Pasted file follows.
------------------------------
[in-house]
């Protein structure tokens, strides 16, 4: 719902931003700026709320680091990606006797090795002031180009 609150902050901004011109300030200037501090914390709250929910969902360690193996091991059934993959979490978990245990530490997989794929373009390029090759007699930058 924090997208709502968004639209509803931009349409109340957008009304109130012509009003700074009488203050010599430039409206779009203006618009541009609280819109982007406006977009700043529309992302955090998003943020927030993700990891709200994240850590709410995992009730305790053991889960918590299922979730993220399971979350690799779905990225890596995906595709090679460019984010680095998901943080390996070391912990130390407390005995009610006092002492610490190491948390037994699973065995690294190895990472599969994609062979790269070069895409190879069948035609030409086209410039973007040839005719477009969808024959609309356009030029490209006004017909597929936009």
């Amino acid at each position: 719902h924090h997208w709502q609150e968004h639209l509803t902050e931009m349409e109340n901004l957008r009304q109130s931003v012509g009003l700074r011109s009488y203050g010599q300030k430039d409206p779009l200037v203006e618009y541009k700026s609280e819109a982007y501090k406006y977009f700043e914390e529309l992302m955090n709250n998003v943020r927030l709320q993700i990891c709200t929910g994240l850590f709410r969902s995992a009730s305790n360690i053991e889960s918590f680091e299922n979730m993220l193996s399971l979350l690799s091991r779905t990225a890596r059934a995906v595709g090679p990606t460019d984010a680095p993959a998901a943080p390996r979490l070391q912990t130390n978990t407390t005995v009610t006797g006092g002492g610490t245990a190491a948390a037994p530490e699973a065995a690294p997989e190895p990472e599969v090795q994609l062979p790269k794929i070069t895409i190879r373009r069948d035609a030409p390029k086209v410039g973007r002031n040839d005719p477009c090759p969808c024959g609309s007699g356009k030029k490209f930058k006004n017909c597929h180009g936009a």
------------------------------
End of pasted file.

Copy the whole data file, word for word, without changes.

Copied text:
[in-house]
């Protein structure tokens, strides 16, 4: 719902931003700026709320680091990606006797090795002031180009 609150902050901004011109300030200037501090914390709250929910969902360690193996091991059934993959979490978990245990530490997989794929373009390029090759007699930058 924090997208709502968004639209509803931009349409109340957008009304109130012509009003700074009488203050010599430039409206779009203006618009541009609280819109982007406006977009700043529309992302955090998003943020927030993700990891709200994240850590709410995992009730305790053991889960918590299922979730993220399971979350690799779905990225890596995906595709090679460019984010680095998901943080390996070391912990130390407390005995009610006092002492610490190491948390037994699973065995690294190895990472599969994609062979790269070069895409190879069948035609030409086209410039973007040839005719477009969808024959609309356009030029490209006004017909597929936009």
């Amino acid at each position: 719902h924090h997208w709502q609150e968004h639209l509803t902050e931009m349409e109340n901004l957008r009304q109130s931003v012509g009003l700074r011109s009488y203050g010599q300030k430039d409206p779009l200037v203006e618009y541009k700026s609280e819109a982007y501090k406006y977009f700043e914390e529309l992302m955090n709250n998003v943020r927030l709320q993700i990891c709200t929910g994240l850590f709410r969902s995992a009730s305790n360690i053991e889960s918590f680091e299922n979730m993220l193996s399971l979350l690799s091991r779905t990225a890596r059934a995906v595709g090679p990606t460019d984010a680095p993959a998901a943080p390996r979490l070391q912990t130390n978990t407390t005995v009610t006797g006092g002492g610490t245990a190491a948390a037994p530490e699973a065995a690294p997989e190895p990472e599969v090795q994609l062979p790269k794929i070069t895409i190879r373009r069948d035609a030409p390029k086209v410039g973007r002031n040839d005719p477009c090759p969808c024959g609309s007699g356009k030029k490209f930058k006004n017909c597929h180009g936009a």